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Former acting Director of National Intelligence Richard Grenell praised President Trump in his Republican National Convention speech for being a Washington "outsider" and scoffed at the "DC crowd" for thinking that being called a "nationalist" is an insult.

The big picture: Grenell drew criticism from Democrats during his short stint as America's top intelligence official for his lack of experience and his alleged efforts to undermine the Russia investigation by selectively declassifying documents. He attacked the "Russia collusion" narrative in his RNC speech as "bogus," saying that the alleged abuses he saw "made me sick to my stomach."

Worth noting: Grenell, the first openly gay Cabinet official, did not mention Trump's support for the gay community, despite recently starring in an ad praising him as "the most pro-gay president in American history."

What he's saying: "In four years, Donald Trump didn’t start any new wars. He brought troops home. He rebuilt the military, and signed peace deals that make Americans safer. The Washington elites want you to think this kind of foreign policy is immoral. And so they call it “nationalist," Grenell said.

  • "That tells you all you need to know," he continued. "The DC crowd thinks when they call Donald Trump a nationalist, they’re insulting him. As if the American president isn’t supposed to base foreign policy on America’s national interests!"
  • "[W]ith Donald Trump, you always know exactly who is in charge. Because the answer…is you. You’re in charge. Not lobbyists. Not special interests. Not warmongers, or China sympathizers, or globalization fanatics."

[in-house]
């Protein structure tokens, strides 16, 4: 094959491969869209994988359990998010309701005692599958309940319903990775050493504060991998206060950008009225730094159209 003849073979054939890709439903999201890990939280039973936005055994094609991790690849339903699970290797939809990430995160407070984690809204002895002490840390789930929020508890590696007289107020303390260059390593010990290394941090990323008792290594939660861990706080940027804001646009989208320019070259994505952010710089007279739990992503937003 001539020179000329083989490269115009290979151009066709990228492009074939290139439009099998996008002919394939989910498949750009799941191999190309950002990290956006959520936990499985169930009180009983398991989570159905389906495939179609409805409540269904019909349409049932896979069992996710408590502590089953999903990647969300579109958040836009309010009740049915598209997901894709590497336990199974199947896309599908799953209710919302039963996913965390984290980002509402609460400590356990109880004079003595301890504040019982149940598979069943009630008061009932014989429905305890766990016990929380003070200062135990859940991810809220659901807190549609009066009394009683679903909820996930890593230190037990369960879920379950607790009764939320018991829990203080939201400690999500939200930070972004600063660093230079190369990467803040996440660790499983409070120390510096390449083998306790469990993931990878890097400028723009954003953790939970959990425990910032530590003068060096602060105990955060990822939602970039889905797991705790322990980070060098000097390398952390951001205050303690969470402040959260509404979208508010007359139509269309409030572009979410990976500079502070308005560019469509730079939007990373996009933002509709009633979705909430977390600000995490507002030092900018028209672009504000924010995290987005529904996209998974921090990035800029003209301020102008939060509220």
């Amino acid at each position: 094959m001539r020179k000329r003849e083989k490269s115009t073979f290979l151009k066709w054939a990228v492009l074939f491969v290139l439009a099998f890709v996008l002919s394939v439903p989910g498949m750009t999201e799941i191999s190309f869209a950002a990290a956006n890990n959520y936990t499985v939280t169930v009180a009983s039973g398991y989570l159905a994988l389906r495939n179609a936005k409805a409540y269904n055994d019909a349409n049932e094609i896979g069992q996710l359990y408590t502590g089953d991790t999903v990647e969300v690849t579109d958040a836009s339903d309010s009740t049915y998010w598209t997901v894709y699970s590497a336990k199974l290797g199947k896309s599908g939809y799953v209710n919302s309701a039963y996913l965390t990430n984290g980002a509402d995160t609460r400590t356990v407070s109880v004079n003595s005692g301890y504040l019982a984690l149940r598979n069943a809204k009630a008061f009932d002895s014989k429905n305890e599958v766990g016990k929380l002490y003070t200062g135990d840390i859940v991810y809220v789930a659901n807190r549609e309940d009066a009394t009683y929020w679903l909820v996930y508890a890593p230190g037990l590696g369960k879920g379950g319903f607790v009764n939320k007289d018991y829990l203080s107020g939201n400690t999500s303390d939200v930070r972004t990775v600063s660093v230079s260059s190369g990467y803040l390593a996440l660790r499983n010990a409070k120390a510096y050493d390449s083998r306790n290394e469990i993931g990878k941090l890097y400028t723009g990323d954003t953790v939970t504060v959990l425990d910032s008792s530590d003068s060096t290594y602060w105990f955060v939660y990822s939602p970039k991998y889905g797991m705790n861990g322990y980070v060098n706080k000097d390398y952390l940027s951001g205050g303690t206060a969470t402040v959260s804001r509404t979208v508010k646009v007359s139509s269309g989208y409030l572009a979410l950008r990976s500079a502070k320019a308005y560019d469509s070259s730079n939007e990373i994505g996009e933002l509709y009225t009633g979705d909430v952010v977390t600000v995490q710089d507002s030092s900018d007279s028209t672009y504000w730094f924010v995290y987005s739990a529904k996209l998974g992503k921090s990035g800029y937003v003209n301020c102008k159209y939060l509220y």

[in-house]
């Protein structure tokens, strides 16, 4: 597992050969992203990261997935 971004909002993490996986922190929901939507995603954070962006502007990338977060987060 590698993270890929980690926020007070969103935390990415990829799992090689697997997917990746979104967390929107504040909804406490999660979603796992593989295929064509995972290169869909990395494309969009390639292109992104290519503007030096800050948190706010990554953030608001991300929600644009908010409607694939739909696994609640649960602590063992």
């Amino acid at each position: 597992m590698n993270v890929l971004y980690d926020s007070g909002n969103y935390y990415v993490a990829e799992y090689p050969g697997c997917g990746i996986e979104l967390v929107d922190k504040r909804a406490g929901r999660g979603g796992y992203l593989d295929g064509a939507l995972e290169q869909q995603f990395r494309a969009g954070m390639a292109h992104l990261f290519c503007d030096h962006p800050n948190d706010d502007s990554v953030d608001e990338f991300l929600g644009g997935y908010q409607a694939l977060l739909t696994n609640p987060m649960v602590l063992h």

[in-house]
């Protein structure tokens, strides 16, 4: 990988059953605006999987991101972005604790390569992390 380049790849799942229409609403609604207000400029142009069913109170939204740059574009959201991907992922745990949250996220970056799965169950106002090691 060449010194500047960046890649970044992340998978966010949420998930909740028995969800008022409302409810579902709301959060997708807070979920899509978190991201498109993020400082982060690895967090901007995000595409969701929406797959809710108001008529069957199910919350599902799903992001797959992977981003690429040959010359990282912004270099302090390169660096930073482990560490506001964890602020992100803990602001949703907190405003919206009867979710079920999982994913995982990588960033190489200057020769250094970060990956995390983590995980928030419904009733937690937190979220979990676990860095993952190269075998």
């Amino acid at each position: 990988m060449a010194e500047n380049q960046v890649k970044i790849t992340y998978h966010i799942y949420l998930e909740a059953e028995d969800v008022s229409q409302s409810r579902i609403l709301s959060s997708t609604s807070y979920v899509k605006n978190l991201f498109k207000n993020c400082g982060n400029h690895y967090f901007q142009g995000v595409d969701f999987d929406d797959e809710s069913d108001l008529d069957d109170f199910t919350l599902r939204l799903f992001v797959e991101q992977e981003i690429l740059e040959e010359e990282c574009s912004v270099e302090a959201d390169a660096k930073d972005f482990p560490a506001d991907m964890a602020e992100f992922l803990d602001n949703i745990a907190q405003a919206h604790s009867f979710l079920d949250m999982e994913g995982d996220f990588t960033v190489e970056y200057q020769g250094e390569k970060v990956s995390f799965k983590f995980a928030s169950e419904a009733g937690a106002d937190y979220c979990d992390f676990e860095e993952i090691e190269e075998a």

• "With Donald Trump and Mike Pence in the White House, the boss is the American people."

Go deeper

Mike Allen, author of AM
Oct 8, 2020 - Politics & Policy

VP debate brings back normal politics

Photos: Robyn Beck, Eric Baradat/AFP via Gety Images

Toward the end, the vice presidential debate in Salt Lake City got personal — about President Trump, a reminder of what this election will ultimately come down to.

Sen. Kamala Harris flashed back to last week's raucous presidential debate, arguing that Trump's "stand back and stand by" answer to a question about white supremacists "is part of a pattern."

UN poll: Most see climate change as global emergency amid pandemic

Swedish climate activist Greta Thunberg (C) fronts a Fridays For Future protest at the Swedish Parliament in Stockholm in September. Photo: Jonathan Nacksrtrand/AFP via Getty Images

64% of people from around the world say climate change is a global emergency, a United Nations poll published Wednesday finds.

Why it matters: It's biggest global survey on climate change ever conducted, with some 1.2 million participants from 50 countries — including the U.S. where 65% of those surveyed view climate change as an emergency.

Collins helps contractor before pro-Susan PAC gets donation

Sen. Susan Collins during her reelection campaign. Photo: Scott Eisen/Getty Images

A PAC backing Sen. Susan Collins in her high-stakes reelection campaign received $150,000 from an entity linked to the wife of a defense contractor whose firm Collins helped land a federal contract, new public records show.

Why it matters: The executive, Martin Kao of Honolulu, leaned heavily on his political connections to boost his business, federal prosecutors say in an ongoing criminal case against him. The donation linked to Kao was veiled until last week.